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All-Time Red Sox Roster: Tris Speaker

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The early 1900s outfielder gets a spot on the bench.

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Tris Speaker Red Sox Rookie

Seasons in Boston: 1907-1915

Honors: Member of the Baseball Hall of Fame, 3x World Series Champ, 1912 AL MVP, 1916 AL Batting Champ

Red Sox Numbers: .337/.414/.482, 39 HR, 704 R, 542 RBI, 267 SB, 163 wRC+, 54.4 fWAR

Signature Season (1912): .383/.464/.567, 10 HR, 136 R, 90 RBI, 52 SB, 190 wRC+, 10.6 fWAR


Putting Tris Speaker on my bench was among the most difficult decisions I had to make when constructing my all-time roster. By fWAR alone, Speaker’s mark of 130.6 ranks seventh best in baseball history, even edging out Ted Williams by a small margin. Had these numbers been from just twenty years later it may have changed things, but Speaker played his entire career for the Red Sox during the Deadball Era. Ultimately, the time period in which he played left me too many doubts to make him my starter in center field.

By most statistical measures Speaker was a wonderful player. We will focus on his time with the Red Sox in a moment, but first let’s contextualize his place in league history in a few categories:

  • Fifth in hits with 3514, behind only Pete Rose, Ty Cobb, Hank Aaron, and Stan Musial
  • First in doubles with 792
  • Sixth in triples with 222
  • 13th in runs at 1882
  • Ninth in BA with a mark of .345
  • 11th in OBP with a mark of .428
  • 14th in wRC+ with a mark of 157
  • First in outfield assists with 449

During his remarkable career with the Red Sox and Indians, he led the American League in doubles eight times, in outfield assists three times, and in on-base percentage four times. He was the first player to have a season with at least 50 doubles and 50 stolen bases and the only player to do that since is Craig Biggio in 1998. Speaker is the only Red Sox player to post multiple multiple seasons of at least 10 bWAR aside from Carl Yastrzemski and Williams. He ranks third in team history in batting average, fourth in OBP, second in steals, second in triples, and second in outfield assists. So what’s my problem with him? While these numbers are fantastic I find some of them less impressive with context. Let’s look first at his defense.

If you go to his Hall of Fame page, you’ll find the following quote from teammate Smoky Joe Wood, “At the crack of the bat he’d be off with his back to the infield, and then he’d turn and glance over his shoulder at the last minute and catch the ball so easy it looked like there was nothing to it, nothing at all.” We know from many sources that Speaker was one of the greatest defensive outfielders of his time. He was famous for playing incredibly shallow and going back on the ball rather than playing deep and coming in on it. This led to his prolific outfield assist totals. The problem is that outside of the Deadball Era, this was not possible to the same degree.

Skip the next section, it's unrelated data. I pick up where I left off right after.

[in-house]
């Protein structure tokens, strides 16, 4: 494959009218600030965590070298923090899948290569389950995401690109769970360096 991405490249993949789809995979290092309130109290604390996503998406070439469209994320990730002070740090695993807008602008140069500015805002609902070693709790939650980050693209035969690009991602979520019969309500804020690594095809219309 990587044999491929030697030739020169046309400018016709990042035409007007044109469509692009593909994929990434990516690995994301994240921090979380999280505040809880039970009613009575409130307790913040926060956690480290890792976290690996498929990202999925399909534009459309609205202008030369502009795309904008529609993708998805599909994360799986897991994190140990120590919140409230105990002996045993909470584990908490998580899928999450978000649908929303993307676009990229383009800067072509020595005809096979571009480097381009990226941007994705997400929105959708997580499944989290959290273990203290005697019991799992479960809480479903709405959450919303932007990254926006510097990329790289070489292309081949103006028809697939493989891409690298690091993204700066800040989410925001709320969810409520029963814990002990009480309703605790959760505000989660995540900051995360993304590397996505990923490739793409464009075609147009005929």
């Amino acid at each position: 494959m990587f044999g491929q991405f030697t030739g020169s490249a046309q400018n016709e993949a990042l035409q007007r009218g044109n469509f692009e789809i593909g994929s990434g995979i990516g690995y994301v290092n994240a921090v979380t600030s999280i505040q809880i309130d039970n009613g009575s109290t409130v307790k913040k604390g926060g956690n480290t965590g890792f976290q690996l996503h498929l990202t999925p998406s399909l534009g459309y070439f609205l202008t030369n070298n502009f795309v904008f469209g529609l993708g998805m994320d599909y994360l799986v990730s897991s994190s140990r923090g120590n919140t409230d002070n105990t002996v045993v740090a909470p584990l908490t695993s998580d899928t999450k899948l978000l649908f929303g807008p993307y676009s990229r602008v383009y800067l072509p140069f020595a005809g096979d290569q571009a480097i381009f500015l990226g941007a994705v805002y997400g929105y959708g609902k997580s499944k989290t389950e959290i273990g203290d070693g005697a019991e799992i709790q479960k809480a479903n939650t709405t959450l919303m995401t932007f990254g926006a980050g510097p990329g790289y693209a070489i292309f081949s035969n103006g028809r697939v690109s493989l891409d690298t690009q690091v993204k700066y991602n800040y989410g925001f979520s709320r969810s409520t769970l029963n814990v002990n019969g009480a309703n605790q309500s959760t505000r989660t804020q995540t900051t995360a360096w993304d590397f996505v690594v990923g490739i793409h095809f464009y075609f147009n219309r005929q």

A trademark of this period of baseball history was the fact that they rarely ever switched out baseballs during a game. This meant that the ball was covered in dirt, tobacco spit, and countless other substances pitchers would rub on the ball to doctor it. The ball was also covered in scratches and scuffs and often dented and misshapen. This led to a lack of home runs and an era of pitcher dominance. During this time Speaker posted two seasons of 35 outfield assists, the best in Red Sox team history. From 1871 to 1920 there were 95 instances of players having 30 or more outfield assists. From 1921 to the present, after the Deadball Era, there have been only five such instances.In fairness to Speaker, he was able to exceed 20 or more outfield assists three times in the post-Deadball Era, but his effectiveness was diminished. I don’t believe playing as shallow as he did would work in a modern baseball context with so many fly balls.

I also don’t believe that Speaker’s power would have been substantially higher outside of the Deadball Era because the highest total of his career was just 17 home runs in the 1923 season when the ball was being switched out regularly. He does have the high OBP and speed attributes you would look for in a prototypical leadoff hitter.

As a human being, Speaker was a really confounding individual. He was born and raised in Hubbard, Texas to a family that had fought for the Confederates during the Civil War. Speaker had a lot more in common with notorious baseball villain Ty Cobb I knew. Speaker regularly got into fights with other players, is said to have once punched an umpire, was likely a member of the Ku Klux Klan, and was accused by former Red Sox pitcher Dutch Leonard of fixing a game along with Ty Cobb. He and Ty Cobb were both kicked out of baseball by Ban Johnson and later reinstated by Kenesaw Mountain Landis. He also had a fist fight with player manager Billy Carrigan over his dislike for Catholics, of which Carrigan and teammate Duffy Lewis were practitioners.

His legacy with the Red Sox is that of a well-loved player by the fans and a key part of the 1912 and 1915 World Series teams. His 1912 AL MVP season was one of the greatest single seasons in team history and included three separate 20+ game hit streaks. He was traded from the Red Sox over a contract dispute and played more of his career with the Indians. Speaker was a member of the second Hall of Fame class and was present in 1939 when the first four classes were admitted together.


Introduction and Honorable Mentions Part One

Honorable Mentions Part Two

Bench: Bobby Doerr

Bench: Jason Varitek

Bench: Manny Ramirez